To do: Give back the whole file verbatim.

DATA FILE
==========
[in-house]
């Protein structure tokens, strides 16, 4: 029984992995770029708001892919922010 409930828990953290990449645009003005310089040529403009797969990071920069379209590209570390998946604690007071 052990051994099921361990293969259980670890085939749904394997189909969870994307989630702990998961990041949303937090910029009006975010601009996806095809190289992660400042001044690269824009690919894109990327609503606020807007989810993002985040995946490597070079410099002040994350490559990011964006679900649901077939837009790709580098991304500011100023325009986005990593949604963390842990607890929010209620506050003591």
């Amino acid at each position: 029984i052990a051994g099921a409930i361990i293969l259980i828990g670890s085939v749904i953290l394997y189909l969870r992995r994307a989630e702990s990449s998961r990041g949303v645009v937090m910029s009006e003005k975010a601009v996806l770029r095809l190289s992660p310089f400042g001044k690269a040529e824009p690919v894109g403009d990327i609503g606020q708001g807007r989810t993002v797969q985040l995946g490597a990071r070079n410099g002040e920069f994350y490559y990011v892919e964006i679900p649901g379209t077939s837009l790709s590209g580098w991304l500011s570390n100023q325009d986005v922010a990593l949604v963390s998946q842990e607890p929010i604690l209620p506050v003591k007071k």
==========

[in-house]
């Protein structure tokens, strides 16, 4: 029984992995770029708001892919922010 409930828990953290990449645009003005310089040529403009797969990071920069379209590209570390998946604690007071 052990051994099921361990293969259980670890085939749904394997189909969870994307989630702990998961990041949303937090910029009006975010601009996806095809190289992660400042001044690269824009690919894109990327609503606020807007989810993002985040995946490597070079410099002040994350490559990011964006679900649901077939837009790709580098991304500011100023325009986005990593949604963390842990607890929010209620506050003591």
């Amino acid at each position: 029984i052990a051994g099921a409930i361990i293969l259980i828990g670890s085939v749904i953290l394997y189909l969870r992995r994307a989630e702990s990449s998961r990041g949303v645009v937090m910029s009006e003005k975010a601009v996806l770029r095809l190289s992660p310089f400042g001044k690269a040529e824009p690919v894109g403009d990327i609503g606020q708001g807007r989810t993002v797969q985040l995946g490597a990071r070079n410099g002040e920069f994350y490559y990011v892919e964006i679900p649901g379209t077939s837009l790709s590209g580098w991304l500011s570390n100023q325009d986005v922010a990593l949604v963390s998946q842990e607890p929010i604690l209620p506050v003591k007071k």